Glenn: Family, friends, colleagues and acquaintances – Messages to others who care for those taking medicines

Listen to patients and health professionals speak about their experience with taking multiple medicines.

Age at interview: 50
Number of medicines: 6
Cultural background: Anglo-Australian

Glenn feels that people who are close to those who take multiple medicines should be patient, understanding and communicative.

Be patient. We don't always remember to take our medication and it's not because we don't want to, it's because other things are happening around, life is happening around us while we've still got to take these medications.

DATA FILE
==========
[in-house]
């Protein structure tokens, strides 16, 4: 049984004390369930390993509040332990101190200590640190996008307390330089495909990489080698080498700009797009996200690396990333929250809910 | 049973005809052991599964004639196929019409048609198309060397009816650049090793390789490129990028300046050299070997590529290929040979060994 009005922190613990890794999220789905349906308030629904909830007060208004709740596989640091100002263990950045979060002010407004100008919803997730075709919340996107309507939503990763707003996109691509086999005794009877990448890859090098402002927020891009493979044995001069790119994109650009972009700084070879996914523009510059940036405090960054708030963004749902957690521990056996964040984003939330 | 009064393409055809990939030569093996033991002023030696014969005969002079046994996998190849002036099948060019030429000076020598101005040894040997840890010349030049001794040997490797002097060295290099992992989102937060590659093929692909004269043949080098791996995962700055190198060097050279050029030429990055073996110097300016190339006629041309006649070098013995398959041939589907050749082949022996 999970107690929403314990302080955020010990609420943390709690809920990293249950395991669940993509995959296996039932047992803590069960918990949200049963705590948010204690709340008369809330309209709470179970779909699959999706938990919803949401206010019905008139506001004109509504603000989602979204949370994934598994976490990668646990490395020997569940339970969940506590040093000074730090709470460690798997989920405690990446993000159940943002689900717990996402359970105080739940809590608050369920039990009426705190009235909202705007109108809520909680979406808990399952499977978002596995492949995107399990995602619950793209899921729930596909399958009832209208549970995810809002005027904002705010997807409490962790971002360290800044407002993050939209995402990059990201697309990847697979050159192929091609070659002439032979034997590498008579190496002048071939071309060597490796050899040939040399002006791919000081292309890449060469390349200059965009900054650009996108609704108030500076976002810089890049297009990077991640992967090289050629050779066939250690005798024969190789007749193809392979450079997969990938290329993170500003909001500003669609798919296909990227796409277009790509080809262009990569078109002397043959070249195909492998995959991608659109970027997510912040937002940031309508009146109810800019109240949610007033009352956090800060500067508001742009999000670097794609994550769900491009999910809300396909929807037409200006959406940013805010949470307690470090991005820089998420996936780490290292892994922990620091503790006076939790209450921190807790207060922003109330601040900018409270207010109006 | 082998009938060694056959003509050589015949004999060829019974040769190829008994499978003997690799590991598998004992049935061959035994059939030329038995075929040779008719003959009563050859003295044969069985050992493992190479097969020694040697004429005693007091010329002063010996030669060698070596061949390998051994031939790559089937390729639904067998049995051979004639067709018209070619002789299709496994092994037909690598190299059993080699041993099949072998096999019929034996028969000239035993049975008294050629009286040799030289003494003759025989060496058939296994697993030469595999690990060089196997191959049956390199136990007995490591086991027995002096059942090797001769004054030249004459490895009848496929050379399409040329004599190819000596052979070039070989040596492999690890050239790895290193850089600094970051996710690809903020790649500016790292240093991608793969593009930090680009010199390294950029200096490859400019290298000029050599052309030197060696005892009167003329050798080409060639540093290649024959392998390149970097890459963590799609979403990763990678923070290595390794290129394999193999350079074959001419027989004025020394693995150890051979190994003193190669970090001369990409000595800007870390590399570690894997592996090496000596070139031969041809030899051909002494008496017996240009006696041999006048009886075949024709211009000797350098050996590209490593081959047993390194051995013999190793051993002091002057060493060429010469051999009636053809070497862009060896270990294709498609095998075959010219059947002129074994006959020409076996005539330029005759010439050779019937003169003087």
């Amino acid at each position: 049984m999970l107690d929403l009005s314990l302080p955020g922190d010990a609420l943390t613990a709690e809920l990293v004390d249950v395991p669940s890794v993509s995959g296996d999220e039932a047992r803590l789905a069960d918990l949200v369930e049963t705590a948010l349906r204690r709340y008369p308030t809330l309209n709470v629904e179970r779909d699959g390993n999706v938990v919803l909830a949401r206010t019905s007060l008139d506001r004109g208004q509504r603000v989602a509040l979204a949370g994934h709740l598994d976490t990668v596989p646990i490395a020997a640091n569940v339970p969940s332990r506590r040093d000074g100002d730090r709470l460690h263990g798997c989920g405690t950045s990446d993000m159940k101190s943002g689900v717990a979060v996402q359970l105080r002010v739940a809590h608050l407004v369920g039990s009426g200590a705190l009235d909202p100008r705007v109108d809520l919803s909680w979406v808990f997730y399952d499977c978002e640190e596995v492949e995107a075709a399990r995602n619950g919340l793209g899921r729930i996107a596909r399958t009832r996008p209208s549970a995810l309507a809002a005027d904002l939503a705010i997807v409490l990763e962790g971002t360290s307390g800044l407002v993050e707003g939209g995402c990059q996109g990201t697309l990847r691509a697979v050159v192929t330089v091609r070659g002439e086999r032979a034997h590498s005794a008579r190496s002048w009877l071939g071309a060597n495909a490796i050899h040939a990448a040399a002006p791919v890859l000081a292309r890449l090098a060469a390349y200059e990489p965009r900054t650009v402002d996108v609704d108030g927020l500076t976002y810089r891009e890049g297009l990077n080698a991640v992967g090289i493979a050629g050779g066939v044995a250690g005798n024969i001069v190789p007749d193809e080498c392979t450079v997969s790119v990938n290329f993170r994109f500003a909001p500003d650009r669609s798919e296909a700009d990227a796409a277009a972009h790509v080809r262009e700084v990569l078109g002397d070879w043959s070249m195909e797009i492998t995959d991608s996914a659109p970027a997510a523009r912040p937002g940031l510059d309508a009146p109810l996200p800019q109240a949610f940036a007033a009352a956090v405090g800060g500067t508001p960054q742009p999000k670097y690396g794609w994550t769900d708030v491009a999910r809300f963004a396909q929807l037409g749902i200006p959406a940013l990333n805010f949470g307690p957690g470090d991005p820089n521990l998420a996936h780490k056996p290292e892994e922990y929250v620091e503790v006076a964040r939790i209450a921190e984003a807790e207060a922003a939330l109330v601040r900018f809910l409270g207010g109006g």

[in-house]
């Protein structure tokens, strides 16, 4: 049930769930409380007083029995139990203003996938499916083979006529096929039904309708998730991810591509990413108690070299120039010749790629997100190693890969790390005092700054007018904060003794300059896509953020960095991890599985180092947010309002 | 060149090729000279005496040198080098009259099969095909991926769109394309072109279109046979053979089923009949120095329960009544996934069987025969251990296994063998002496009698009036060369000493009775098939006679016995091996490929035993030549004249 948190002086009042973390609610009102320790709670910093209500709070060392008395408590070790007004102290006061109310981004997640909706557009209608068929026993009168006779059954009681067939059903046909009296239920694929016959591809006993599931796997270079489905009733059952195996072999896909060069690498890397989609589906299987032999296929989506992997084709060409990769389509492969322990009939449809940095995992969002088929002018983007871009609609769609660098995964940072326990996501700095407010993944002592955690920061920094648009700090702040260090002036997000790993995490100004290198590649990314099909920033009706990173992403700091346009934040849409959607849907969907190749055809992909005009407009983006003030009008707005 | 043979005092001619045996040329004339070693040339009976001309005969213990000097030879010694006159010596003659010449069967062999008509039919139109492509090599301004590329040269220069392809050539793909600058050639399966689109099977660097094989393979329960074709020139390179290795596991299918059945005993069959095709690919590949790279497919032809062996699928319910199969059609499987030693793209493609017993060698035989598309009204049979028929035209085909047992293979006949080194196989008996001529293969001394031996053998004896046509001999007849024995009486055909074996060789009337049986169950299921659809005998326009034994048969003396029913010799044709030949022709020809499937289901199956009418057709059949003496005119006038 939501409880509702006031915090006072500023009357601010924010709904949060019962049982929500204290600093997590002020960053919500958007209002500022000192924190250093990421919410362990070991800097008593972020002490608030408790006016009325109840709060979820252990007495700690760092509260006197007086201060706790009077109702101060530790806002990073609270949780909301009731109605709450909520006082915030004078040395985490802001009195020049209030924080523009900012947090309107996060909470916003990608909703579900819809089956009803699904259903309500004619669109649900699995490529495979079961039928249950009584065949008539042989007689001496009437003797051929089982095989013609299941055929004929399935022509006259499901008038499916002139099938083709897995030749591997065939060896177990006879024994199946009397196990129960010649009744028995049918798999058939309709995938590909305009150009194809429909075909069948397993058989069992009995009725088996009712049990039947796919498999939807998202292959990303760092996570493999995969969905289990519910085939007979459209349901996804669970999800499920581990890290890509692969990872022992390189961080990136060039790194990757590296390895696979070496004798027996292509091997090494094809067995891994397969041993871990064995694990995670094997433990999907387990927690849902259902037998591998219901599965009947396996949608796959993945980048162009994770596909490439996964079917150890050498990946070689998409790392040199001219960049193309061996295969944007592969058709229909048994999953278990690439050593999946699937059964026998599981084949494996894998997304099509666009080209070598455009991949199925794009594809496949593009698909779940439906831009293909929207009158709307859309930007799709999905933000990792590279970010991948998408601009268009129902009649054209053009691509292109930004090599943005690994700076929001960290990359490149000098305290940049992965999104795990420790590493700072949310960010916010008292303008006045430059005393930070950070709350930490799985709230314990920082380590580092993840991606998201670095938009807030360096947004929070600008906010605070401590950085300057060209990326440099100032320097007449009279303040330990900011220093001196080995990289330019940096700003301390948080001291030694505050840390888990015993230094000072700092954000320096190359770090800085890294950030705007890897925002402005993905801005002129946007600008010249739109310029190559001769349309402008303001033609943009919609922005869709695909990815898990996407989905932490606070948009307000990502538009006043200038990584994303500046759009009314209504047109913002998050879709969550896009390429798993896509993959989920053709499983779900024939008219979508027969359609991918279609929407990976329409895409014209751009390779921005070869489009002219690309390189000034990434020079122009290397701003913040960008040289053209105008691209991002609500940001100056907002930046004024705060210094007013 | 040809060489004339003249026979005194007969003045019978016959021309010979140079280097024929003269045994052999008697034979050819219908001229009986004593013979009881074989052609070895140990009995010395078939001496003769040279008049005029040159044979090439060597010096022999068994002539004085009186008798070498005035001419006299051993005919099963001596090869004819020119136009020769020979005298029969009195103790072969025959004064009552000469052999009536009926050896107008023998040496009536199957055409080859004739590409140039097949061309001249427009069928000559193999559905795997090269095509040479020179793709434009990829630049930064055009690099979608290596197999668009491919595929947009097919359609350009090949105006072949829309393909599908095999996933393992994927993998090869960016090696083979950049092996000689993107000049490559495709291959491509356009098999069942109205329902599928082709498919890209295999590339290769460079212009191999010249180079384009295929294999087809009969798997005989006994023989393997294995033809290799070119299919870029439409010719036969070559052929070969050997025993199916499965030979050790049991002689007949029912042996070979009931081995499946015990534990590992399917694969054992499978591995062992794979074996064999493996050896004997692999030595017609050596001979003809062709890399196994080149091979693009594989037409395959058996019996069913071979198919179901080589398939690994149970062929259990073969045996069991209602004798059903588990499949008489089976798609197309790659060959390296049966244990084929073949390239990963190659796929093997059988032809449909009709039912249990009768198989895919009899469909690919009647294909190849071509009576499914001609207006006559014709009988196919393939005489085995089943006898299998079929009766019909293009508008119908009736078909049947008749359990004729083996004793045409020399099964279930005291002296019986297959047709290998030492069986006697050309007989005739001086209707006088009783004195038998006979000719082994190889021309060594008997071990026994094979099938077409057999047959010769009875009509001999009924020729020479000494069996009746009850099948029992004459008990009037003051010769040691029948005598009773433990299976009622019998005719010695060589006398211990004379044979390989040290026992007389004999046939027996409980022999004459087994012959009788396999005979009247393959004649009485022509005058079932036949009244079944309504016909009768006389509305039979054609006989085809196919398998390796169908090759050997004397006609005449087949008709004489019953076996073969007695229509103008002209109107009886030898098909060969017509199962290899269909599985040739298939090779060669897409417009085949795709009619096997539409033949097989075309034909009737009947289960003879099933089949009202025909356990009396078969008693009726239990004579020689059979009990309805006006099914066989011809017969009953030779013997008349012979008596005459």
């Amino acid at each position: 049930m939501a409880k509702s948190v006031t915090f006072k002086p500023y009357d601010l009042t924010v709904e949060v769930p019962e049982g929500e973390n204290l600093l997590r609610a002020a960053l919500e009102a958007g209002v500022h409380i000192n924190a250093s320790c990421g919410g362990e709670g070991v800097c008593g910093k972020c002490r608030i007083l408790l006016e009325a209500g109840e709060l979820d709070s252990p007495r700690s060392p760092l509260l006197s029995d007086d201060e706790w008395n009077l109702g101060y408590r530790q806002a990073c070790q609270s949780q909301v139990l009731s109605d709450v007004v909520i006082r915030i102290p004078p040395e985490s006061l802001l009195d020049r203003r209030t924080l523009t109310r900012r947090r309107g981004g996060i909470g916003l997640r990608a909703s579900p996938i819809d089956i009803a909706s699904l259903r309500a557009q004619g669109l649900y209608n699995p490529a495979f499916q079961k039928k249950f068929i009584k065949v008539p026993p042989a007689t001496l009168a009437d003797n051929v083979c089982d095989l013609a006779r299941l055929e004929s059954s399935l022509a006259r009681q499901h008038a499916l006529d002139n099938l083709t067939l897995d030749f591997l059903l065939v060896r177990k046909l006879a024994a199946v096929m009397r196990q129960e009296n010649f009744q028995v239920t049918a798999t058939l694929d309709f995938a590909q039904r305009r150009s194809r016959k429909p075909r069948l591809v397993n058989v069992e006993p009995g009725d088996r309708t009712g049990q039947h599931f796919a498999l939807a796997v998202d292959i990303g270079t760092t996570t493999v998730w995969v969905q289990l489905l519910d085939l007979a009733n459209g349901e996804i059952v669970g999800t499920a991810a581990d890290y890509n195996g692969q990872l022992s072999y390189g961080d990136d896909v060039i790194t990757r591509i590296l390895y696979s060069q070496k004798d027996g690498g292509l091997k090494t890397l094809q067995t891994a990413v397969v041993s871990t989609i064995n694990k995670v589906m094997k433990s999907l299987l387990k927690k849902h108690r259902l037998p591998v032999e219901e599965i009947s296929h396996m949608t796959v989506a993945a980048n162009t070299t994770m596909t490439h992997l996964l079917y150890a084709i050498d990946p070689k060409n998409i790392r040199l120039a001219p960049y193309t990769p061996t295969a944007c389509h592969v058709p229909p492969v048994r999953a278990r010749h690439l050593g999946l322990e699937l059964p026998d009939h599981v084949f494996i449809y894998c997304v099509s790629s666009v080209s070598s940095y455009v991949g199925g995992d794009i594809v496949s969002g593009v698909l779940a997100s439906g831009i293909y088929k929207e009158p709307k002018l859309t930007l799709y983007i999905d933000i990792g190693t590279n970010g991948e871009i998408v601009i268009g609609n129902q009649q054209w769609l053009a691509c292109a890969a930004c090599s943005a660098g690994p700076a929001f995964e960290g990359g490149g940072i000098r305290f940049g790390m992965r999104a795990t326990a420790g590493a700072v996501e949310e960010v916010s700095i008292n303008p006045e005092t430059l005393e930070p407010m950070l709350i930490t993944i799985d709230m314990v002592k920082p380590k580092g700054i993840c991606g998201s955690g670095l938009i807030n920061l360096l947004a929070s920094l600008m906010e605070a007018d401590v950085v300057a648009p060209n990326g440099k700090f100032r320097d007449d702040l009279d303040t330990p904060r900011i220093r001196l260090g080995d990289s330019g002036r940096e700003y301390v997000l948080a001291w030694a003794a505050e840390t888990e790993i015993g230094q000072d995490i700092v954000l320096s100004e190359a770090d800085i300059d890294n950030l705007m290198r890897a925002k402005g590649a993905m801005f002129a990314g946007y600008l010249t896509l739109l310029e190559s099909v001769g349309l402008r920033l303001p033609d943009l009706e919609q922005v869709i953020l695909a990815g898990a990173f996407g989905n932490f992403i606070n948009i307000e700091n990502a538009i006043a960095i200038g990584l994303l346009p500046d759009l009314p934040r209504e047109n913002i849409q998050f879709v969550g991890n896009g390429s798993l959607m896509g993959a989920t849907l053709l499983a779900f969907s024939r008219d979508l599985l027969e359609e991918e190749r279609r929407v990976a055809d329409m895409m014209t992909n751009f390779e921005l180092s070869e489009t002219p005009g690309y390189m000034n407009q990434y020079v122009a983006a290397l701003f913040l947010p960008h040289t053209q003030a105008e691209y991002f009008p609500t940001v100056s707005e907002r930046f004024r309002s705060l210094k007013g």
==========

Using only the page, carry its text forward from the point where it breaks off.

Sometimes when you do take them, they're not always medications that will make you feel on top of the world, they could make you feel a bit uh today or whatever the case may be. So be patient, be supportive and ask questions. Don't be afraid to ask if everything is going okay for them because if you don't ask that question you're not going to get an answer back as to whether it is or isn't. My view on that is, if I didn't ask somebody and something happened to them, I'd probably never forgive myself. That's being, I suppose, a little bit dramatic but we've all got to look after each other at the end of the day. 

Taking tablets can affect us in all different ways. Of a night time if I take all my tablets it looks like my tablets that I take in the morning, but there's one that's different or two that's different. One will make me sleepy. Well, you've just taken the same, how come you're sleepy? So just ask questions.

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The Living with multiple medicines project was developed in collaboration with Healthtalk Australia.